He began as a Constable on Patrol and served as a dog handler for eight years. He then moved on to become a Detective in the Criminal Investigations Section, specializing in sexual assault investigations and serving as a crisis negotiator.
Deputy Chief Almas then rose to the rank of Sergeant, initially in charge of Community Policing, and also serving as the coordinator to schools in teaching substance abuse education.
He subsequently became Staff Sergeant in charge of Support Division where he was responsible for recruitment and training, before taking on the role of Staff Sergeant in charge of the Patrol Division. In 2008, he was selected to serve as Inspector in charge of the Support Division, responsible for First Nations initiatives and serving as the 2010 Olympic Liaison for Urban Domain issues.
Deputy Chief Almas served as Interim Chief Constable from February to September 2009 and, on May 31, 2010, was promoted to the newly created rank of Deputy Chief Constable.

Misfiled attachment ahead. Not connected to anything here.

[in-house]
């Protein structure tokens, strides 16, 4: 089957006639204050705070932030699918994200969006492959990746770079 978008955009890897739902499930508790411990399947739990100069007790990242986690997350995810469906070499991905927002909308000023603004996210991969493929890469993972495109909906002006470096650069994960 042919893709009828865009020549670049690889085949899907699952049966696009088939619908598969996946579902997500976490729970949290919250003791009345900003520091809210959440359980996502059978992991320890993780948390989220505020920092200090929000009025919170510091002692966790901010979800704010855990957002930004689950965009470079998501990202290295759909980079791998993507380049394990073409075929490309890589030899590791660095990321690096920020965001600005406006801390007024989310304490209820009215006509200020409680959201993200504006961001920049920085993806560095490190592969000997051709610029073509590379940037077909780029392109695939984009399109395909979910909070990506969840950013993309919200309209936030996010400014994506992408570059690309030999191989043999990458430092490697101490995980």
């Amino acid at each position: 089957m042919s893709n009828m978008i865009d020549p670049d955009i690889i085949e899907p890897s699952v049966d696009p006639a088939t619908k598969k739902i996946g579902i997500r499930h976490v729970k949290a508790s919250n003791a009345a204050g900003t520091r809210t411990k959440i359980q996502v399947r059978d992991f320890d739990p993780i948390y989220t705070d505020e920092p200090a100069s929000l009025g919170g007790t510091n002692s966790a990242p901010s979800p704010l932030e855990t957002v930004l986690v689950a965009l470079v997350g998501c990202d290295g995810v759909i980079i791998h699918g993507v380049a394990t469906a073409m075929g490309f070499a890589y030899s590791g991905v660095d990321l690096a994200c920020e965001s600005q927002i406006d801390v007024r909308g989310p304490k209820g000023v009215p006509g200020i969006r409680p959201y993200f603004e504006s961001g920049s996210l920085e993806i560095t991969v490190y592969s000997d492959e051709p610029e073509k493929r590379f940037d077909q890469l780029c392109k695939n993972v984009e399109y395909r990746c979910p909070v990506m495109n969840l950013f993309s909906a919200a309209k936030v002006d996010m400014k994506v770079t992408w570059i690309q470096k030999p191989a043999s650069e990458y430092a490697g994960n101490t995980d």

Deputy Chief Almas is a familiar face within the community due to his duties as one of the Department’s chief external liaisons. He has built comfortable relationships with local residents, businesses and community leaders through his active representation at town halls, public forums, and community group presentations.
One of his most important previous roles in the community was as a key member of the West Vancouver and North Shore Emergency Planning committees. Deputy Chief Almas was engaged in conducting research and emergency planning for the WVPD in the event of a man-made or natural disaster. Cooperation with a number of provincial and federal government agencies is vital in the preparation of an emergency infrastructure, and his work has ensured that the WVPD remains in a leadership role within a coordinated response.
Deputy Chief Almas currently sits on a number of committees including the Canadian Association of Chiefs of Police (CACP) Victims of Crime Committee, and the BC Association of Chiefs of Police (BCACP) Crime Prevention Committee.
Deputy Chief Almas is the recipient of four Chief Constable commendations, the Police Exemplary Long Service Medal from the Governor General of Canada, and in 2012 he was honoured with Queen Elizabeth’s Diamond Jubilee Medal for contributions to the professionalism of policing in Canada.
Deputy Chief Almas is passionate about reaching out locally to cooperate, collaborate and communicate with residents and businesses towards making West Vancouver the safest community in Canada.
Brian Travis, Services Director